# Fast computation of combinatorial functions (Cython + mpz)#

Currently implemented:

• Stirling numbers of the second kind

• iterators for set partitions

• iterator for Lyndon words

• iterator for perfect matchings

• conjugate of partitions

AUTHORS:

• Fredrik Johansson (2010-10): Stirling numbers of second kind

• Martin Rubey and Travis Scrimshaw (2018): iterators for set partitions, Lyndon words, and perfect matchings

sage.combinat.combinat_cython.conjugate(p)[source]#

Return the conjugate partition associated to the partition p as a list.

EXAMPLES:

sage: from sage.combinat.combinat_cython import conjugate
sage: conjugate([2,2])
[2, 2]
sage: conjugate([6,3,1])
[3, 2, 2, 1, 1, 1]

>>> from sage.all import *
>>> from sage.combinat.combinat_cython import conjugate
>>> conjugate([Integer(2),Integer(2)])
[2, 2]
>>> conjugate([Integer(6),Integer(3),Integer(1)])
[3, 2, 2, 1, 1, 1]

sage.combinat.combinat_cython.lyndon_word_iterator(n, k)[source]#

Generate the Lyndon words of fixed length k with n letters.

The resulting Lyndon words will be words represented as lists whose alphabet is range(n) ($$= \{0, 1, \ldots, n-1\}$$).

ALGORITHM:

The iterative FKM Algorithm 7.2 from [Rus2003].

EXAMPLES:

sage: from sage.combinat.combinat_cython import lyndon_word_iterator
sage: list(lyndon_word_iterator(4, 2))
[[0, 1], [0, 2], [0, 3], [1, 2], [1, 3], [2, 3]]
sage: list(lyndon_word_iterator(2, 4))
[[0, 0, 0, 1], [0, 0, 1, 1], [0, 1, 1, 1]]

>>> from sage.all import *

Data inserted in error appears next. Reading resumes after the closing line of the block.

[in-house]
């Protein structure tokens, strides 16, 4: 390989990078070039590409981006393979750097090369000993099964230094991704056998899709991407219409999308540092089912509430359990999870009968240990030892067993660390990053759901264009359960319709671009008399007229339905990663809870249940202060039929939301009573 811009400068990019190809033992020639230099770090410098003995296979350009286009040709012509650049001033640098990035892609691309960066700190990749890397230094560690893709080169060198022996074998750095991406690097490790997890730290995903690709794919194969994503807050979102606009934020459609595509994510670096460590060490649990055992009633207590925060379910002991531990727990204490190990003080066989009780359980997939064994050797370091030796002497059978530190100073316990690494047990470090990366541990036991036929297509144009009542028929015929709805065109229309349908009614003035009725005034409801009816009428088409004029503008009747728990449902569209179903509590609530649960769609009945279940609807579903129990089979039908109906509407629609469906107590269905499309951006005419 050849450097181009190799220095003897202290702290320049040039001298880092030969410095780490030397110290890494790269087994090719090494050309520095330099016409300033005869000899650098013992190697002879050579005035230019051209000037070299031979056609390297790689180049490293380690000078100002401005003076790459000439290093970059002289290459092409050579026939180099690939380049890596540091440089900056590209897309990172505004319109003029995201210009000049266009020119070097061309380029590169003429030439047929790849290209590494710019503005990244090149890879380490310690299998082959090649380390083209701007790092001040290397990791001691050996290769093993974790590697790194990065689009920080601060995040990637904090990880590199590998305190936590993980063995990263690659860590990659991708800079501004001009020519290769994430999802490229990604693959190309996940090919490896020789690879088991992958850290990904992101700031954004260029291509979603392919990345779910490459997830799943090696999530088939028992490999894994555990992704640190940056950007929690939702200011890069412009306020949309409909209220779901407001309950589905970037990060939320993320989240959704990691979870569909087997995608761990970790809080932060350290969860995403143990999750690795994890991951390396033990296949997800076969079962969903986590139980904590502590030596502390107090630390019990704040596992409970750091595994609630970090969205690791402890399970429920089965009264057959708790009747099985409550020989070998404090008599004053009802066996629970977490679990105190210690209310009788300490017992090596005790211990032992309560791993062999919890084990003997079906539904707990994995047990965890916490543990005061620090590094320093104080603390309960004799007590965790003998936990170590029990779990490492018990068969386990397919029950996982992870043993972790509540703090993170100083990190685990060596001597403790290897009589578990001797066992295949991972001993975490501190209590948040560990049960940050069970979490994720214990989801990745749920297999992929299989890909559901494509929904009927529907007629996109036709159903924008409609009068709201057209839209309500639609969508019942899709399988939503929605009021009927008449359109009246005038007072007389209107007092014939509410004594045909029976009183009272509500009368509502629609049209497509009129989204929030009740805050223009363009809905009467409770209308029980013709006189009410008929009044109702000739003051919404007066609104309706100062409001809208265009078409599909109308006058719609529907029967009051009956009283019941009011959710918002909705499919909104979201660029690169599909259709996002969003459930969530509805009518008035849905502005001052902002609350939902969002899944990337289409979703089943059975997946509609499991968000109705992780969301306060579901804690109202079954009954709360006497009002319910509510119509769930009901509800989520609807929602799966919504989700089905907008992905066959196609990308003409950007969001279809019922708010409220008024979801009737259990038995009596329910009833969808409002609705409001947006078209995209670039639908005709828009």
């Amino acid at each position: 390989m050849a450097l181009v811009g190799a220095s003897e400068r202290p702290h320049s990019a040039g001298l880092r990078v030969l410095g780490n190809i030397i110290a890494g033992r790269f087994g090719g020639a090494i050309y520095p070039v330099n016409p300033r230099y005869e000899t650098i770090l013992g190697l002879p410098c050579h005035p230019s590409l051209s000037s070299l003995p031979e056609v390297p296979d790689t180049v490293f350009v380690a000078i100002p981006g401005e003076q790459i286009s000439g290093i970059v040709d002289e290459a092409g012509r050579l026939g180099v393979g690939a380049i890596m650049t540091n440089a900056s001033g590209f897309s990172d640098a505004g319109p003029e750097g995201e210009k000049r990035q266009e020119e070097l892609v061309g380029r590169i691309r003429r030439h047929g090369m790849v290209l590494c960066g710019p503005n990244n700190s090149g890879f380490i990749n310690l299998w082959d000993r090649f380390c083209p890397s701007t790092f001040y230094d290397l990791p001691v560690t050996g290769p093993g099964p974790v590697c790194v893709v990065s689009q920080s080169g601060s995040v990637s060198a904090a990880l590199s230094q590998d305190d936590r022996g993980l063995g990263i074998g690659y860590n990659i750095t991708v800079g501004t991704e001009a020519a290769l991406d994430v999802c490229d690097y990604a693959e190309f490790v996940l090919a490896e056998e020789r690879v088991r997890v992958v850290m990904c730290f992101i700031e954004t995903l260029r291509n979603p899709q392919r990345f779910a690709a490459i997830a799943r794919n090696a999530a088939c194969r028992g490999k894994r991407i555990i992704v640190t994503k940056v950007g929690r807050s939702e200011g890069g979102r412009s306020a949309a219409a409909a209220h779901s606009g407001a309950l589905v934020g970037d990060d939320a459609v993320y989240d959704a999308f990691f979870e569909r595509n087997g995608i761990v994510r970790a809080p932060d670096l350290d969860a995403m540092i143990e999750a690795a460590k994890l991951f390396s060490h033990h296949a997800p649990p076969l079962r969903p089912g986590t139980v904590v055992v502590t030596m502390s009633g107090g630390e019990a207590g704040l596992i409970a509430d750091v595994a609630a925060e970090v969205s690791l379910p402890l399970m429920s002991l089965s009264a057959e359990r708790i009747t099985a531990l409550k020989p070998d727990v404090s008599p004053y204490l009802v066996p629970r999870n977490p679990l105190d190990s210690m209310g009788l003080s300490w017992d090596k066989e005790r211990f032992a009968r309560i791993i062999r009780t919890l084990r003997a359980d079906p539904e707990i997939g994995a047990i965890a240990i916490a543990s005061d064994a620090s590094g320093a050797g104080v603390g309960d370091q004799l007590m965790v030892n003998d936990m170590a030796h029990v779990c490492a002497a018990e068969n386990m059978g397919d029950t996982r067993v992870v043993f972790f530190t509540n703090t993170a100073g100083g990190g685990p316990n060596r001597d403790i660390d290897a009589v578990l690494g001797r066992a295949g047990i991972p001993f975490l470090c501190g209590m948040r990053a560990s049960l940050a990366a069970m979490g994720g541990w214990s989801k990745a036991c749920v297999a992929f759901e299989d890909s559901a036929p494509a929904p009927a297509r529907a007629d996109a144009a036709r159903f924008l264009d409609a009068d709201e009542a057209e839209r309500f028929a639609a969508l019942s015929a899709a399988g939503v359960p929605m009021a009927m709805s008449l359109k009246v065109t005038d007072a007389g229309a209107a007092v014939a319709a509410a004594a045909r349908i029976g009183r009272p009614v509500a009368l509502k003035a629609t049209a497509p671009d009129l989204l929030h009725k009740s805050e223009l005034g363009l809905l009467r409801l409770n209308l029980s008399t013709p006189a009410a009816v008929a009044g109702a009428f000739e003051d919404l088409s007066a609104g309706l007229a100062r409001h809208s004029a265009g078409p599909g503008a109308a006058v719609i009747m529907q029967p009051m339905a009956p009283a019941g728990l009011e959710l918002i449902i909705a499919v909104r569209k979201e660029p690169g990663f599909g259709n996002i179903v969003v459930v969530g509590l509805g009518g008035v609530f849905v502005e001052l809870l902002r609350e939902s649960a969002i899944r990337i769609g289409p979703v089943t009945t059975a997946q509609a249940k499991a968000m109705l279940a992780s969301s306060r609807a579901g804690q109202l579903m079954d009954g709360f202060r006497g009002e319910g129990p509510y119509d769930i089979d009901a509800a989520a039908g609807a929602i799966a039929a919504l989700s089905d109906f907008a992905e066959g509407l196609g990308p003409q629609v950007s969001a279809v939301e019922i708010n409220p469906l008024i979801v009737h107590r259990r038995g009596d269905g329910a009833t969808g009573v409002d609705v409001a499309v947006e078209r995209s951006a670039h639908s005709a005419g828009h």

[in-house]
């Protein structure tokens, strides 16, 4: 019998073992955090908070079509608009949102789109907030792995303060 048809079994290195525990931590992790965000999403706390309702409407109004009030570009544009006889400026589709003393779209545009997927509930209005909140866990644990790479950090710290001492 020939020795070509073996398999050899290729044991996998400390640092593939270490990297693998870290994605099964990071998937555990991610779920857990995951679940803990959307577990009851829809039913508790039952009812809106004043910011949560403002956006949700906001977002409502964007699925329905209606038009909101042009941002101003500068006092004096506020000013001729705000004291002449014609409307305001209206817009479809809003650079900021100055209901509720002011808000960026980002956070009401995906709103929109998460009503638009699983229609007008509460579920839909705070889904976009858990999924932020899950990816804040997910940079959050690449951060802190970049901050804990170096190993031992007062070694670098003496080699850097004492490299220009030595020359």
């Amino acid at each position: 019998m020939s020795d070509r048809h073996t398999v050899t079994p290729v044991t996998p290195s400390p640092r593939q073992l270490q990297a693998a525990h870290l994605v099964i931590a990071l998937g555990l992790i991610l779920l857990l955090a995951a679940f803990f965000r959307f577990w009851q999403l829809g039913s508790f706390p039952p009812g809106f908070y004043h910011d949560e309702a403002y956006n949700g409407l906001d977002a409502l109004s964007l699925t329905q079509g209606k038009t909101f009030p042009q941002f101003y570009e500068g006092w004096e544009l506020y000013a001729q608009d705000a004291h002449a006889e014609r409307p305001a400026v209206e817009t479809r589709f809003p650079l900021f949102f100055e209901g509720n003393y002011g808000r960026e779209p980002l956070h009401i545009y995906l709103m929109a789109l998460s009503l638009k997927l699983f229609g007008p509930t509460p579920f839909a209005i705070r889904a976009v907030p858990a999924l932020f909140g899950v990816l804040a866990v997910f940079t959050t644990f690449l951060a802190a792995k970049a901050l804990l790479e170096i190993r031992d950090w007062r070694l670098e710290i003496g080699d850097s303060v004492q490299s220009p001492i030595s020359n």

>>> from sage.combinat.combinat_cython import lyndon_word_iterator
>>> list(lyndon_word_iterator(Integer(4), Integer(2)))
[[0, 1], [0, 2], [0, 3], [1, 2], [1, 3], [2, 3]]
>>> list(lyndon_word_iterator(Integer(2), Integer(4)))
[[0, 0, 0, 1], [0, 0, 1, 1], [0, 1, 1, 1]]

sage.combinat.combinat_cython.perfect_matchings_iterator(n)[source]#

Iterate over all perfect matchings with n parts.

This iterates over all perfect matchings of $$\{0, 1, \ldots, 2n-1\}$$ using a Gray code for fixed-point-free involutions due to Walsh [Wal2001].

EXAMPLES:

sage: from sage.combinat.combinat_cython import perfect_matchings_iterator
sage: list(perfect_matchings_iterator(1))
[[(0, 1)]]
sage: list(perfect_matchings_iterator(2))
[[(0, 1), (2, 3)], [(0, 2), (1, 3)], [(0, 3), (1, 2)]]

sage: list(perfect_matchings_iterator(0))
[[]]

>>> from sage.all import *
>>> from sage.combinat.combinat_cython import perfect_matchings_iterator
>>> list(perfect_matchings_iterator(Integer(1)))
[[(0, 1)]]
>>> list(perfect_matchings_iterator(Integer(2)))
[[(0, 1), (2, 3)], [(0, 2), (1, 3)], [(0, 3), (1, 2)]]

>>> list(perfect_matchings_iterator(Integer(0)))
[[]]


REFERENCES:

sage.combinat.combinat_cython.set_partition_composition(sp1, sp2)[source]#

Return a tuple consisting of the composition of the set partitions sp1 and sp2 and the number of components removed from the middle rows of the graph.

EXAMPLES:

sage: from sage.combinat.combinat_cython import set_partition_composition
sage: sp1 = ((1,-2),(2,-1))
sage: sp2 = ((1,-2),(2,-1))
sage: p, c = set_partition_composition(sp1, sp2)
sage: (SetPartition(p), c) == (SetPartition([[1,-1],[2,-2]]), 0)                # needs sage.combinat
True

>>> from sage.all import *
>>> from sage.combinat.combinat_cython import set_partition_composition
>>> sp1 = ((Integer(1),-Integer(2)),(Integer(2),-Integer(1)))
>>> sp2 = ((Integer(1),-Integer(2)),(Integer(2),-Integer(1)))
>>> p, c = set_partition_composition(sp1, sp2)
>>> (SetPartition(p), c) == (SetPartition([[Integer(1),-Integer(1)],[Integer(2),-Integer(2)]]), Integer(0))                # needs sage.combinat
True